Seldom emphasized in mass media discussions of the Endangered Species Act is the implication of species endangerment to people - that the decline of a species is, in many cases, an omen of trouble to come for humans. As the article so eloquently poses:
How long 'til we get the hard fact that the indicator species that are disappearing are pointing a ghostly finger -- tentacle, talon, hoof, claw -- in our direction? A language we don't understand or are incapable of hearing is whispering, "This will affect you."In two examples of this off the top of my head:
- The decline of spotted owls served as an indicator that the Pacific Northwest's forests were being logged to quickly to sustain not only owls, but also logging jobs. Timber companies cut tomorrow's trees yesterday.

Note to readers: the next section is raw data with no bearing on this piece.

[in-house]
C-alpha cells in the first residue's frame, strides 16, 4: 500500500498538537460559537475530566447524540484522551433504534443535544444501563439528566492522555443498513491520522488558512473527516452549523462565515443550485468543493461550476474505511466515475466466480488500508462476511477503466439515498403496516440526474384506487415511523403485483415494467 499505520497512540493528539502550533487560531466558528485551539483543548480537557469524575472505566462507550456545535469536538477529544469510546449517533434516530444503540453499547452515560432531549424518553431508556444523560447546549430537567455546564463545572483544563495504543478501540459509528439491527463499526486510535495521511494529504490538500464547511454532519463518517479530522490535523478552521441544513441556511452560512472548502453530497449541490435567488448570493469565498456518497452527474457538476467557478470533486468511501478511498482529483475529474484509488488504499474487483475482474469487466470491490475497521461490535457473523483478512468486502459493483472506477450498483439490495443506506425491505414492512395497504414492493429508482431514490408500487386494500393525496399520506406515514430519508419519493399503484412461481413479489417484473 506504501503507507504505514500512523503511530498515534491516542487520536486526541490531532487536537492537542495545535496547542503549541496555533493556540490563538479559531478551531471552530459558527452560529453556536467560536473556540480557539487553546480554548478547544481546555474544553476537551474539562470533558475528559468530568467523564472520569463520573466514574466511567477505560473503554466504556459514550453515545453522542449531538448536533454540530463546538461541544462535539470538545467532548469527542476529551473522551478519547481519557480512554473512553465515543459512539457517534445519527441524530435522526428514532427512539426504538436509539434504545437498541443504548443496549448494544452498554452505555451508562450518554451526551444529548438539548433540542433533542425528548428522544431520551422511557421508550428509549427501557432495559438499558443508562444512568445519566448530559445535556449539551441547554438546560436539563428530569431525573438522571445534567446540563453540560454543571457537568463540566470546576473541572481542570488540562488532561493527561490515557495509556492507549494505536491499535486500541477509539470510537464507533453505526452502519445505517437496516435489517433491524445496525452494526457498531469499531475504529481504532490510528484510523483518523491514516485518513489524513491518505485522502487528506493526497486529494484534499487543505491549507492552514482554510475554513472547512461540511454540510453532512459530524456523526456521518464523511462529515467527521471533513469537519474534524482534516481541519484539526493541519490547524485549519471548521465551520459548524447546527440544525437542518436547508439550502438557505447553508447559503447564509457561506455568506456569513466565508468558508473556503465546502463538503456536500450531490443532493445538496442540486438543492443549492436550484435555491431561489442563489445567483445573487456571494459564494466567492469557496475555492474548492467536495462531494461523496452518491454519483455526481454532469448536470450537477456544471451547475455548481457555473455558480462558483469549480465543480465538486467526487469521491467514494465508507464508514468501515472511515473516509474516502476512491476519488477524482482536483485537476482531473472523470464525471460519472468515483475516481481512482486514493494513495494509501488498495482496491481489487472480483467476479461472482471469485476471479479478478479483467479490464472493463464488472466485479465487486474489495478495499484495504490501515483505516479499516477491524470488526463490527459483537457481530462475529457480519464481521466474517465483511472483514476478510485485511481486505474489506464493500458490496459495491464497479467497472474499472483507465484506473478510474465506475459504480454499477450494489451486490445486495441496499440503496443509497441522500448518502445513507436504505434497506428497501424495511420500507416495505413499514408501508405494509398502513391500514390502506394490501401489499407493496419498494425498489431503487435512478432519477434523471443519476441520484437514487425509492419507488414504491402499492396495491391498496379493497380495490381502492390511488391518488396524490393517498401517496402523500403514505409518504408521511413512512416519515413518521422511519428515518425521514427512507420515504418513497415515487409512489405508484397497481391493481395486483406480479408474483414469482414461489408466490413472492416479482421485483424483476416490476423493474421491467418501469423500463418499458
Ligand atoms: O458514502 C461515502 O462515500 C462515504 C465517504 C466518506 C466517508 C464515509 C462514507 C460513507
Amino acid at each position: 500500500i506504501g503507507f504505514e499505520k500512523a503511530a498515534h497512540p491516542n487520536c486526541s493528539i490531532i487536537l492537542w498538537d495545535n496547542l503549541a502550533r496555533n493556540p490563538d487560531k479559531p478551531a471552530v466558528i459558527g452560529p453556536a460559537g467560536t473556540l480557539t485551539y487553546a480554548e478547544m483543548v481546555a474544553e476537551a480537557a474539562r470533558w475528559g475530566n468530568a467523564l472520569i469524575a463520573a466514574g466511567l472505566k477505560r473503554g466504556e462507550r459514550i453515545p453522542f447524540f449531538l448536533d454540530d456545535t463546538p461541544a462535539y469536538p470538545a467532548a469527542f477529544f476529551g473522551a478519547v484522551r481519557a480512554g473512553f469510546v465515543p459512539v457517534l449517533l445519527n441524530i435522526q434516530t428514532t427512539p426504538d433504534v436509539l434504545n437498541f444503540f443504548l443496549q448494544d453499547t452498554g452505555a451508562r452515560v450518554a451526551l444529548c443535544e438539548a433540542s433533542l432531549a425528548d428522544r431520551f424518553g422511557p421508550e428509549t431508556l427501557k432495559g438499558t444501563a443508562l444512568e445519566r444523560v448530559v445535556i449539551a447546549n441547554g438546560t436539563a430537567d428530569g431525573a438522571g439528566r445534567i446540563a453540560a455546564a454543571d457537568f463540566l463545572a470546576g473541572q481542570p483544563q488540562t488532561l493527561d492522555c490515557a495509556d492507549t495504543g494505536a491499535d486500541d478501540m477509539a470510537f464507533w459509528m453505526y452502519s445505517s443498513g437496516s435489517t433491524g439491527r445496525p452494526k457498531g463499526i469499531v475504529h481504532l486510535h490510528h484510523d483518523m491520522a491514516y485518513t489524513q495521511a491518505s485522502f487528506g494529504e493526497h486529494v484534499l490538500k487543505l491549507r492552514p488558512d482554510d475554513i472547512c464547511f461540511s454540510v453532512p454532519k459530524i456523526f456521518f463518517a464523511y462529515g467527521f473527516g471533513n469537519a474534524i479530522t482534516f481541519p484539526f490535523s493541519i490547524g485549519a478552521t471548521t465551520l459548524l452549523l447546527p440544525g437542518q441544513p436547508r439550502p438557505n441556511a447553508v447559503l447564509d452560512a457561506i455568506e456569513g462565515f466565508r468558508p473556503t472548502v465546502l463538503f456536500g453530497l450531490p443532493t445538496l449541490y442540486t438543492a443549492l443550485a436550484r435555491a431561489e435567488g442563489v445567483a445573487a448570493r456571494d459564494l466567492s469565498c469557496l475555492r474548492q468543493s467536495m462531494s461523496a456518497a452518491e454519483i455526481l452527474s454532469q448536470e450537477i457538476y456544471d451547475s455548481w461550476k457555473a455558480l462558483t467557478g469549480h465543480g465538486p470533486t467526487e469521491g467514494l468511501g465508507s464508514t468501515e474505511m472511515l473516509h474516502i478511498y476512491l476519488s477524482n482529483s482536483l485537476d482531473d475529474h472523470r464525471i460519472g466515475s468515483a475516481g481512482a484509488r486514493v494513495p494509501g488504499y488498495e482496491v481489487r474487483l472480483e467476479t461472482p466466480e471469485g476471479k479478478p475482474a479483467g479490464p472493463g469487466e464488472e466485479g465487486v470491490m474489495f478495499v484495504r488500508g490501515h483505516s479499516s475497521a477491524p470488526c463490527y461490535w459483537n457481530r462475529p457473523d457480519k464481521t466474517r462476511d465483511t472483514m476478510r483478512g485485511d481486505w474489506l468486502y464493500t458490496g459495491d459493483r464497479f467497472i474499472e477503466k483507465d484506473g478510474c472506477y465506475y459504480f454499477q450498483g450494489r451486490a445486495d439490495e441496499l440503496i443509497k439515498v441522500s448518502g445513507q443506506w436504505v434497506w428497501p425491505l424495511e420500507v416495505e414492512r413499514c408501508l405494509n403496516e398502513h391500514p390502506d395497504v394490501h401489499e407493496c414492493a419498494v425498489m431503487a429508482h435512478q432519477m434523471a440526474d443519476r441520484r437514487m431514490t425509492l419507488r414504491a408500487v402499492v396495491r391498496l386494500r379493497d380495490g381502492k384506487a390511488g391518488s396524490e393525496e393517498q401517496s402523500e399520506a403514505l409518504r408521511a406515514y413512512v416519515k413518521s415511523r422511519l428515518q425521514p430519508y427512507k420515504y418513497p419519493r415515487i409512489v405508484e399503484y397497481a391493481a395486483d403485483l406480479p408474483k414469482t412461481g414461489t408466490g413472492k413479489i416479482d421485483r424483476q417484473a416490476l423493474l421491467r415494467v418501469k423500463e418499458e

- The decline of salmon served as an indicator of an array of examples of unsustainable environmental management (of forests and waterways) that lead to the decline of the Pacific Northwest's salmon fishing industry.
As a conservation biologist, I have watched for too long as time after time, politics trumps science when it comes to protecting endangered species. What will it take to move beyond this problem? As with changing public perceptions of other hot-button political issues, my take is that this is a job for the framing experts out there. Specifically, endangered species need to be reframed from being communicated as "threats to economic freedom" to 'canary in the coal mine' type indicators whose condition can help humans identify and avoid looming economic and social problems.
Whenever possible, I'll do my best to cover related stories: how species endangerment means a lot more than simply the decline and possible loss of a particular type of critter in an ecosystem. And how taking steps to cure an ecosystem of species endangerment can have far-reaching social and economic benefits.